Lyon brings systems of culture, genealogy and politics provocatively back into the academic frame, resisting current tendencies to jettison systemic explanations—to explain resilience without discarding elements of action and change. This is different to Lieven’s insistence that kinship dominates all relationships in Pakistan because of the conservative culture of Pakistani society. Zaidi (2012) criticises Lieven for applying Thomas Metcalf’s 19th century notion of traditional Indian villages as “little republics” to 21st century Pakistan. For Lieven, kinship networks, “by far the most important foci of most people’s loyalty” are “central to the weakness of the Pakistani state”, and he insists on the impossibility that people can transcend “deeply ingrained patterns of Pakistani life”. While there are clear problems linked to any implicit or explicit primordialist, civilising discourse, which Lyon rightly avoids, both authors pose a similar question. Why do so many people collude with relationships of power that manifestly benefit others more than themselves?.
These questions are addressed in Chapter 3. Here Lyon tracks Pakistani elitism back to the foreign invasions and occupations of Alexander the Great, the Mughals, Sikhs and the British. In the colonial situation, communities formed ‘contradictory alliances and friendships in which the “winner” of any political struggle was the “friend” of someone in the kinship group…. The bonds of kinship are not dyadic or short term… kinship in Pakistan (and India) is a long game and it’s maintained consciously and unconsciously through easy-to-replicate cultural rituals and patterns that make it extraordinarily difficult to challenge or change’ (p. 43). This is the nub of the book’s argument.
Lyon does not produce final definitive statements about what culture is, but seeks to better understand the contribution of the culture concept, in historicised context, in terms of its relevance to modern politics. Most modern and post-modern anthropologists would dispute the idea that culture is bounded, static, immemorial and anything but dynamically enacted, and constituted differently by different agents. Relevant to Lyon’s work are the ways cultural systems are distributed such that most people agree on what part of a culture is relevant to local contexts of political kinship, and it is here that longer histories (of invasion and colonialism) are important.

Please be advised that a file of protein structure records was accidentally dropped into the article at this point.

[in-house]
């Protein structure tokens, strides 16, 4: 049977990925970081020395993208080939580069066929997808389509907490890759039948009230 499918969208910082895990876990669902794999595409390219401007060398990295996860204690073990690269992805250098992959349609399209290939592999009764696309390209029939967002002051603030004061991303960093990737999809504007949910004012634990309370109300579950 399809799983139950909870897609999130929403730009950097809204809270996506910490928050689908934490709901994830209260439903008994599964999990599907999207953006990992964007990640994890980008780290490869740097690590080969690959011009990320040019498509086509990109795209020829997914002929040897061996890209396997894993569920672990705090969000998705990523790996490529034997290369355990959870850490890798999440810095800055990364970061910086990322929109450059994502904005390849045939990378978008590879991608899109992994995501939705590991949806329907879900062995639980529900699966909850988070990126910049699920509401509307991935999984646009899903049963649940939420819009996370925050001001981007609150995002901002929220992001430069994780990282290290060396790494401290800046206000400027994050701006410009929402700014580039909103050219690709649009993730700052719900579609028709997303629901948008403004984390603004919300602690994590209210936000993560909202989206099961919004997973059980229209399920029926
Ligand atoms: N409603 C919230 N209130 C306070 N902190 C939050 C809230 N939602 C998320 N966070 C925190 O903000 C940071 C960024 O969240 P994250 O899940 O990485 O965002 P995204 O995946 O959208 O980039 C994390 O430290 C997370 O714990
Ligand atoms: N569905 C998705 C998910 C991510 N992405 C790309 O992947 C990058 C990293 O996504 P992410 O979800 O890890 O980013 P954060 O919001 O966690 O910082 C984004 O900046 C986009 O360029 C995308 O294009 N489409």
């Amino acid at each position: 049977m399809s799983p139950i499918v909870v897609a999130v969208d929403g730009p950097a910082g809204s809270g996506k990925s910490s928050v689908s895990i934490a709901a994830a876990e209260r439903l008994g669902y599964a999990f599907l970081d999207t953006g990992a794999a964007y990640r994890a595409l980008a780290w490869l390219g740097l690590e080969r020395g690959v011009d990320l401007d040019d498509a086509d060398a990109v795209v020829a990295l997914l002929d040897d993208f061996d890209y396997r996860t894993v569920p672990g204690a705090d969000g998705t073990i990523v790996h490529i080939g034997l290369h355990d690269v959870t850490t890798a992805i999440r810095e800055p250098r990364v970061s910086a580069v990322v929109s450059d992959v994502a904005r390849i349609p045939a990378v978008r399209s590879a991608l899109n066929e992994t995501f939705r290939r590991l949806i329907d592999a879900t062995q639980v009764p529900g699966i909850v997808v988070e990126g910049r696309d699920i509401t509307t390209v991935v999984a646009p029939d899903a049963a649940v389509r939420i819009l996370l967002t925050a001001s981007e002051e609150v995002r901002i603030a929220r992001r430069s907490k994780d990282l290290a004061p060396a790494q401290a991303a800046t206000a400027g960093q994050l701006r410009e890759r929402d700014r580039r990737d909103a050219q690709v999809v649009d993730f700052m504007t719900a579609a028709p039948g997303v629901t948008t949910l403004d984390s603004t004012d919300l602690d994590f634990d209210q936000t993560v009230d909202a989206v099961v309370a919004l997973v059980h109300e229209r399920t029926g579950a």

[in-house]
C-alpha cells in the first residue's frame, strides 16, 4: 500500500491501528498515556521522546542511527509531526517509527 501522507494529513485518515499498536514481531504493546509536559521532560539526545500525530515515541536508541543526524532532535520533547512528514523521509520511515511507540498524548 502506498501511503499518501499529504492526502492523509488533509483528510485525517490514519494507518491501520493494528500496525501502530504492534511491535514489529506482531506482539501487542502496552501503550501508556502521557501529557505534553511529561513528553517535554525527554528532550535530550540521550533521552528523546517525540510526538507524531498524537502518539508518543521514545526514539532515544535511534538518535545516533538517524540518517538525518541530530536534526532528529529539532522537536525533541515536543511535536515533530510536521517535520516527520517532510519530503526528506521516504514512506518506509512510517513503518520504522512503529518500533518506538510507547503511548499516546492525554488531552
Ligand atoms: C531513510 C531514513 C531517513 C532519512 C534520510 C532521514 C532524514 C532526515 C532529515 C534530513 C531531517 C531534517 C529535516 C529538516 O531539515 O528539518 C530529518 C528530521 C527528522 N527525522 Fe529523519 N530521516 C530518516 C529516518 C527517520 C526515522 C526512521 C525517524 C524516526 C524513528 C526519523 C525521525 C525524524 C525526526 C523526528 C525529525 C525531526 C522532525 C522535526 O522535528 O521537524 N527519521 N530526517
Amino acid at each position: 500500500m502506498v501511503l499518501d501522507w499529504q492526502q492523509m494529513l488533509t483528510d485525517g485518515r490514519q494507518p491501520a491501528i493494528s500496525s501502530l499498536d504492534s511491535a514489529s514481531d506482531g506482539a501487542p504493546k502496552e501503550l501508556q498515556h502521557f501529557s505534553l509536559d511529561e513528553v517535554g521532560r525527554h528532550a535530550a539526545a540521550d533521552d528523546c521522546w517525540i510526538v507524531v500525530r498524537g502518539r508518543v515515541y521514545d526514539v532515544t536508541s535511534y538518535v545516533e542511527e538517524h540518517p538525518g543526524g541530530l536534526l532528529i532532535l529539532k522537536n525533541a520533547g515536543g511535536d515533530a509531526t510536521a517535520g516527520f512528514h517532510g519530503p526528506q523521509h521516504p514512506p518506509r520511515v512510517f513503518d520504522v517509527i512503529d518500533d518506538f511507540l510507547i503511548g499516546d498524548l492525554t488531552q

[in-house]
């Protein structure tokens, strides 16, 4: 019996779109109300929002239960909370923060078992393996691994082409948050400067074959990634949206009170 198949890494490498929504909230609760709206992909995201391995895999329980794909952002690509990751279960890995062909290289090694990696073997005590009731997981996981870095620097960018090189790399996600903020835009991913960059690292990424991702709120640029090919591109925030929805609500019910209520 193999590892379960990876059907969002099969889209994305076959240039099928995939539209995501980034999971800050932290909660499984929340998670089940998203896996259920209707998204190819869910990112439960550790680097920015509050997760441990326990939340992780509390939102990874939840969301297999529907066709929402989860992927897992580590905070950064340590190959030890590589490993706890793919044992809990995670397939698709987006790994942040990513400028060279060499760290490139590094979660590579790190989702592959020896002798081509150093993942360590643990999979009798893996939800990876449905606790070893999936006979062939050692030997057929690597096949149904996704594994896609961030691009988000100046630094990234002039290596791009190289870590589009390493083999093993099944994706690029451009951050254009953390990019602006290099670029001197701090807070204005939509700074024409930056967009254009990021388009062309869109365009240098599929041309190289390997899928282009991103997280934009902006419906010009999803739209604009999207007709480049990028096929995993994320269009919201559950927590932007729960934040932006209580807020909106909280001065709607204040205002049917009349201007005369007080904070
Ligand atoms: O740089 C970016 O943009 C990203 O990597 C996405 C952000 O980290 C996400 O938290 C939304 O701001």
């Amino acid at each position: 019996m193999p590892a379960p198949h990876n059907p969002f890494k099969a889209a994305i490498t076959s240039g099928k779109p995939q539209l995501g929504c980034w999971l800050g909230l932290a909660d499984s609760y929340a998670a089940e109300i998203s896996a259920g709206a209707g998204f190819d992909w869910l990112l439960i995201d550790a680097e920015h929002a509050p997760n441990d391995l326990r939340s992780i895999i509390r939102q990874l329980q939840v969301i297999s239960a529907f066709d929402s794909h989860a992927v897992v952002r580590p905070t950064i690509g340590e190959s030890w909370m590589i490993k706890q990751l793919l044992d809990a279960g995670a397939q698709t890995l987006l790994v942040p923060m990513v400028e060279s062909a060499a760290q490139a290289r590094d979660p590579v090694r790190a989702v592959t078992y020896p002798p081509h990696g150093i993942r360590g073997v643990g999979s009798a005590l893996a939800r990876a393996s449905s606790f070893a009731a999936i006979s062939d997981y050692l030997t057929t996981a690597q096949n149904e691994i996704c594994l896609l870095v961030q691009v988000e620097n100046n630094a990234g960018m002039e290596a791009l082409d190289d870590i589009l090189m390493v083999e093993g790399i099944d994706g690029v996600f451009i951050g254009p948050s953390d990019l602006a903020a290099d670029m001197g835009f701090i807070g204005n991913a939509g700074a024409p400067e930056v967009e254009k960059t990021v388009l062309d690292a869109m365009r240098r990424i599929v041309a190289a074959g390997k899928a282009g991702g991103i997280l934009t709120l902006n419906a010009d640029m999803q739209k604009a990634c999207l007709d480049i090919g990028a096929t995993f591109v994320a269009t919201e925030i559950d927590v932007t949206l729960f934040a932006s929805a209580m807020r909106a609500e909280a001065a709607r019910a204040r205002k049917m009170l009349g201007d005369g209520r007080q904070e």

Chapter 3 ends by moving towards the post-Partition scenario, and the Urdu-speaking Indian ‘Mohajirs’ who settled in Sindh and Punjab (notably, most of those who settled in West Punjab were Punjabi-speakers from East Punjab, often with biraderi links in the West). Lyon argues that the massive influx of Mohajirs drove people in Punjab to turn to reliable social and cultural institutions of kinship/descent/alliance. Although this might be so in rural Punjab, it does not necessarily explain processes in urban Sindh after the 1980s, where the MQM disrupted the traditional Mohajir vote bank and people within the same families voted for different parties (e.g. MQM, JI, JUI)—including with new cultural desires to overturn the status quo rather than replace its figureheads. The fact the MQM so effectively reproduced the violence it protested is a different question, but nonetheless begs questions about class and place: how the village as the site of study shapes the book’s arguments, how these might differ if fieldwork was conducted in an ethnically diverse city like Lahore, or among non-elite political groups in Punjab?
There may also be some unpacking to be done around the term ‘collusion’ and its implication that people willingly accept their own inequality and oppression. Lyon states that it is not his desire to criticise Pakistan’s deep-seated inequalities and hierarchies, nor is it to comment politically. Certainly, this position plays germanely and even controversially to debates in anthropology about questions of relativism, academic-activism, public and applied anthropology, and the way ‘outsider’ anthropologists are positioned politically in terms of visibility and action.
Ethnicity, interestingly, has little traction in this analysis. While Lyon does link ethnicity to ideas of qaum, biraderi and rishta in Chapter 4, I suggest the absence of ethnicity as a cultural component of kinship or a driver of electoral politics, compared with other communities where ethnicity assumes a strong romantic nationalist and political force, might be a subject for further consideration.